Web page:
I visited a few villages every day and completed a survey form. Lack of basic healthcare facilities and far off hospitals was a common phenomenon and took precedence over improving the education for some. Most households earned bare minimum and survived on farming. They relied on shared cabs for transportation needs. In case of medical emergency during odd hours, the situation could turn grim. They cannot afford to send their children for better education to cities. They also need a helping hand with household and farming work.

I have identified 50 villages which would form 50 clusters of 200+ villages. All 50 villages promised to offer space. I met and discussed the proposition with a lot of people including locals, head of the village (Gram Pradhan), teachers, professors, principals, politicians, social workers, people working for environmental supportive projects, NGOs, business people, police, media, army and learnt a lot from their perspectives.

The first project will be in village Pantwari where the principal of a primary public school has offered a well-furnished room in the school premises. I don’t plan on setting up a new NGO as there already are many, I just need to shortlist few of them. It costs around half only to set up libraries in remote villages as compared to cities due to affordable cost of living. Space has been guaranteed already by the villages. As every village has different needs, each library will be a unique project. There will be obstacles along the way. Different age groups have different needs. Engaging the students post school/college hours is going to be tricky as it requires behavioral shift. Moreover, every family member contributes to household and farm work, which consumes a lot of time. Finding locals who are capable and interested in taking up employment in villages with least development would be a challenging task as they tend to move to cities for survival. We need to think about arrangements for their training in a cost-efficient and sustainable manner. Internet network tends to be weak or missing in most areas.

I came to know about a successful community library while I was in the US. It was in Delhi, inside a Learning Center operated by the NGO Deepalaya and meant for underprivileged children. I got in touch with volunteers in the project and found that they were involved in a larger effort - The Community Library Project - to support the creation of more community libraries. My conversations with them guided my thinking about creating libraries in Uttarakhand. TCLP donated hundreds of books for my initiative in Uttarakhand.

I plan on: reaching out to NGOs operating in education arena and who are willing to support the initiative in remote villages; outreach to publishing houses which at times donate books in bulk, e.g. Duckbill Books and offer substantial discounts on bulk purchases; scouting for volunteers willing to give back to the country while cherishing the purest air, water and food during their stay; scouting for corporates for CSR allocation; seeking assistance for training opportunities for locals who will be managing the libraries in their clusters.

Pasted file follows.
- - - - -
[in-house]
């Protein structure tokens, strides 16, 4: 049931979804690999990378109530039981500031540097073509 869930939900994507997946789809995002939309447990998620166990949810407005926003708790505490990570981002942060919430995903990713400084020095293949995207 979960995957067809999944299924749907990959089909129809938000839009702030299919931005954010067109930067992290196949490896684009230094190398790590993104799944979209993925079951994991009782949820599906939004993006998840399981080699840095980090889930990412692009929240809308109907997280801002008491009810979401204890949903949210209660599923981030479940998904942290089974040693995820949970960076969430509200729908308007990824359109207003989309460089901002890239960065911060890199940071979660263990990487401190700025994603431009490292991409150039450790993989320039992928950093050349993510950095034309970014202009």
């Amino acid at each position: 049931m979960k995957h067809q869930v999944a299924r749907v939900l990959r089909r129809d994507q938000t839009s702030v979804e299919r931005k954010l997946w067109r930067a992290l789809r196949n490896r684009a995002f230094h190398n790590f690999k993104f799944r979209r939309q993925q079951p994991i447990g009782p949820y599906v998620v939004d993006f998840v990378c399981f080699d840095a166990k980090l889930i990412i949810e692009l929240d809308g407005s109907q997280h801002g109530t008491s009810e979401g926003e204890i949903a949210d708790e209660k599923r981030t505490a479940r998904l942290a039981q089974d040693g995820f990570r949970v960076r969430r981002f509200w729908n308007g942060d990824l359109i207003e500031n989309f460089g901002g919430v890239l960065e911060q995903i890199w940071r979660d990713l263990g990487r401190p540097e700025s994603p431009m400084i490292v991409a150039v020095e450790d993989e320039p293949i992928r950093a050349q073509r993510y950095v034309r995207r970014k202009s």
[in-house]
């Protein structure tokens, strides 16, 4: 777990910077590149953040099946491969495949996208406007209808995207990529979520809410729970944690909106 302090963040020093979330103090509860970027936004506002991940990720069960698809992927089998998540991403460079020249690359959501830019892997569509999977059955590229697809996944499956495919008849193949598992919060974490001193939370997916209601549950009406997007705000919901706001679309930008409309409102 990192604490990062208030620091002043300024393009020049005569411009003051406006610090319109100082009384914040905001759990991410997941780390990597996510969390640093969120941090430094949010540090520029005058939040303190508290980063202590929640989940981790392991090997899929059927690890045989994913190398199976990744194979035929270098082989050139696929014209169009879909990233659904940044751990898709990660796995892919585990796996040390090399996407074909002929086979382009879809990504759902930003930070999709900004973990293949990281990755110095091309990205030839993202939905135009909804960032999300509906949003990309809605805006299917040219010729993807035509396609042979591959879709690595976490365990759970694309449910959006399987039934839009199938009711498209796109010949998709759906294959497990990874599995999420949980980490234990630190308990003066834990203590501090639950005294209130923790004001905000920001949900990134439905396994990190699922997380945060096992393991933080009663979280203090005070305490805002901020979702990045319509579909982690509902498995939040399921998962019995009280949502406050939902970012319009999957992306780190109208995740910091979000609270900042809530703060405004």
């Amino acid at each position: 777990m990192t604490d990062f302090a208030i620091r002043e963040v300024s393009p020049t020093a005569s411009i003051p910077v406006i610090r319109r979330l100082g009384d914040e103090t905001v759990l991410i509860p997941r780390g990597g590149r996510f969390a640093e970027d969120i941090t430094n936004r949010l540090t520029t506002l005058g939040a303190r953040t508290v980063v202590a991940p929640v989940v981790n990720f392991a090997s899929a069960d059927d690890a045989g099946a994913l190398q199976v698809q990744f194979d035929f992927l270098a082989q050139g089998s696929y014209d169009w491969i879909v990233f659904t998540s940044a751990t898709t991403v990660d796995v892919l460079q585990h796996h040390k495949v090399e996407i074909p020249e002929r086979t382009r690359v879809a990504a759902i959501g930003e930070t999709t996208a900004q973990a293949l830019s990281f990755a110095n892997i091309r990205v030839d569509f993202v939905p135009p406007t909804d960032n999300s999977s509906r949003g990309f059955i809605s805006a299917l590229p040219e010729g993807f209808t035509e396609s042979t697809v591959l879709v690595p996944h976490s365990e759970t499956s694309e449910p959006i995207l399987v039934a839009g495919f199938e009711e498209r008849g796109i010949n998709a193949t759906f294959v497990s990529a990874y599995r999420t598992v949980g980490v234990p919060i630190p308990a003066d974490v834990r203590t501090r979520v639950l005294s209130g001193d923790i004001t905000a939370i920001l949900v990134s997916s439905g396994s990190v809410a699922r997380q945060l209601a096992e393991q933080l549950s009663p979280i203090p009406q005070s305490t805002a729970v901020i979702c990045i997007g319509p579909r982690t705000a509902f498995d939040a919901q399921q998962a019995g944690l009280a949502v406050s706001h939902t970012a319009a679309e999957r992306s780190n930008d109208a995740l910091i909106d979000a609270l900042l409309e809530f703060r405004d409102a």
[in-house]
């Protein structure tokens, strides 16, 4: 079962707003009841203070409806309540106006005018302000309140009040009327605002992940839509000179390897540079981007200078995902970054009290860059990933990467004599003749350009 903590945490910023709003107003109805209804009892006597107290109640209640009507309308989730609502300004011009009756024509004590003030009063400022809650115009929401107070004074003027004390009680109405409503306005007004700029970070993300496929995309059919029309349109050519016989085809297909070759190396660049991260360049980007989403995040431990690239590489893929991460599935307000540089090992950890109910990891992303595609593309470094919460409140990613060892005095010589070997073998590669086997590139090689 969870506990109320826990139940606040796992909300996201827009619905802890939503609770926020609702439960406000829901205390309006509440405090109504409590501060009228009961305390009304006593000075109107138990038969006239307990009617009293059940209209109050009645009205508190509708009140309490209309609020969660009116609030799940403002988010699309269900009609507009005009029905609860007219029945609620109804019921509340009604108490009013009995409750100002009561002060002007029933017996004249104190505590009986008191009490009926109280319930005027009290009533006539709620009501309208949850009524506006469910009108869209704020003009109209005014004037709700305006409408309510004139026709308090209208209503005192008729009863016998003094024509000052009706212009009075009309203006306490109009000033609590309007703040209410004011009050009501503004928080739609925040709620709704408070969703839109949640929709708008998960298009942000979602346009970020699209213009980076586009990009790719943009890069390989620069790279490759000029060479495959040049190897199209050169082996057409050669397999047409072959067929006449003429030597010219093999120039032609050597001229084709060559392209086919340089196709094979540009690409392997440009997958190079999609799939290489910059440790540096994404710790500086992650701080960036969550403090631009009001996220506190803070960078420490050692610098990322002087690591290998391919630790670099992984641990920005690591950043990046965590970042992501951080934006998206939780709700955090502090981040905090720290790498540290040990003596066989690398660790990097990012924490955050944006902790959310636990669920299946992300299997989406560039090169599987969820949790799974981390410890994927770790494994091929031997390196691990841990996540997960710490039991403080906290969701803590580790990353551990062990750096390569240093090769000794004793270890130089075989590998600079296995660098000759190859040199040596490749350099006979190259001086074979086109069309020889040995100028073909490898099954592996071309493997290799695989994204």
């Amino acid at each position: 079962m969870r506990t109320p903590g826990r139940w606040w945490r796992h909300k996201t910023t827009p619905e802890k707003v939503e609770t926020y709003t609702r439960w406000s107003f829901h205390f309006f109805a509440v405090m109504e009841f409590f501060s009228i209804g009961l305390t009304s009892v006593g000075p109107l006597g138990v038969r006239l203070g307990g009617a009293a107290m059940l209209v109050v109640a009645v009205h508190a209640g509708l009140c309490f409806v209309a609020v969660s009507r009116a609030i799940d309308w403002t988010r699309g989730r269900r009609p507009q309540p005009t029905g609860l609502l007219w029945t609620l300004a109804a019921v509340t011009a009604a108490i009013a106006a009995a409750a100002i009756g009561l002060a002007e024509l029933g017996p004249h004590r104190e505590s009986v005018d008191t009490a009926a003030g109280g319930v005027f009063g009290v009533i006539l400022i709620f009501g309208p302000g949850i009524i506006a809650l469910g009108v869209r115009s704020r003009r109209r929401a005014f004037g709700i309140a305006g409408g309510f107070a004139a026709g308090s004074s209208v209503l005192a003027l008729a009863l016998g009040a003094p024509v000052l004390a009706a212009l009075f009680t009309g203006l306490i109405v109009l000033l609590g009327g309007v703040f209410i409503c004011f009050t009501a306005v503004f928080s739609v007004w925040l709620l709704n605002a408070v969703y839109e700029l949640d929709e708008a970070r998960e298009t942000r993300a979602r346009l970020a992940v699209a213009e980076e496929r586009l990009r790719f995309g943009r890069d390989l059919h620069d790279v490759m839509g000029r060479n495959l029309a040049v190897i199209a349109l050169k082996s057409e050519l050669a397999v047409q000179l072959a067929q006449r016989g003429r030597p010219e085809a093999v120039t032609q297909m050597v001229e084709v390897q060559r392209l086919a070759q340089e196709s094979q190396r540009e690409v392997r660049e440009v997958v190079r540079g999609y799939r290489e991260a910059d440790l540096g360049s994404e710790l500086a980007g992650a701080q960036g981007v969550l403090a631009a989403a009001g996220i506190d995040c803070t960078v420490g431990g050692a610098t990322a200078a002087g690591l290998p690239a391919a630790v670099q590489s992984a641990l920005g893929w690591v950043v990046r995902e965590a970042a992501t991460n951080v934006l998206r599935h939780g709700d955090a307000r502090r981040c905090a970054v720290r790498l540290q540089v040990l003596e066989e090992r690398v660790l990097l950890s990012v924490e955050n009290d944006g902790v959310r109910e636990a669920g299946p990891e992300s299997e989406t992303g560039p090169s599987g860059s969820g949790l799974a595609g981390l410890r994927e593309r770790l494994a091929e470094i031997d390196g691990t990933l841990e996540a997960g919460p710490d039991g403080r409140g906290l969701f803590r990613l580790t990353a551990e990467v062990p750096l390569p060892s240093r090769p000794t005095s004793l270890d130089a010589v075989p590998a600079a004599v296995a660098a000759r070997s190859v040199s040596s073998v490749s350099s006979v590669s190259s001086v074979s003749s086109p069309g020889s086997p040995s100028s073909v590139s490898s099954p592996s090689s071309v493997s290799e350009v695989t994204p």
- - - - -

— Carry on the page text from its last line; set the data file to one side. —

There is scope for setting up vocational training centers to generate livelihood opportunities as a complementary step. I have plans to organize environmentally friendly outdoor sports events, yoga and meditation retreats in the villages. This will not only support the micro economies and boost rural tourism, but part of profits will be devoted to the education project as well.

I envision 50 chapters in 5 years’ time i.e. by end of 2023 enabling the children of 200+ villages in multiple ways. Libraries, learning centers, vocational training centers, art & craft workshops, computer centers, micro, small and medium enterprises. A book in every hand with an ability to read and write in English. Development of micro economies. Boost in rural tourism and home stays. Reduced migration to cities. Accessibility to affordable healthcare and high-speed internet. Success looks like a very green picture to me.

And the celebration of life should continue forever…

[Kamal Gola is a trained Chartered Accountant. After working in India for a few years, he moved to USA for work for 9 years and completed MBA meanwhile. Having spent a lot of time in the mountains for outdoors he developed a passion for nature, protection of environment and sustainable living. On returning to India in March 2017, he chose to quit his corporate career and pursue activities aligned with his passion.]

Kamal Gola is a trained Chartered Accountant, who has worked in the US and returned to India to pursue activities aligned with his passion.
The Community Library Project
Dharam Bhavan, C-13 Housing Society
South Extension Part -1
New Delhi - 110049
Donations to The Community Library Project are exempt from tax under section 80G of the Income Tax Act. Tax exemption is only valid in India.
Illustrations provided by Priya Kuriyan.
This work is licensed under a Creative Commons Attribution-NonCommercial-ShareAlike 4.0 International License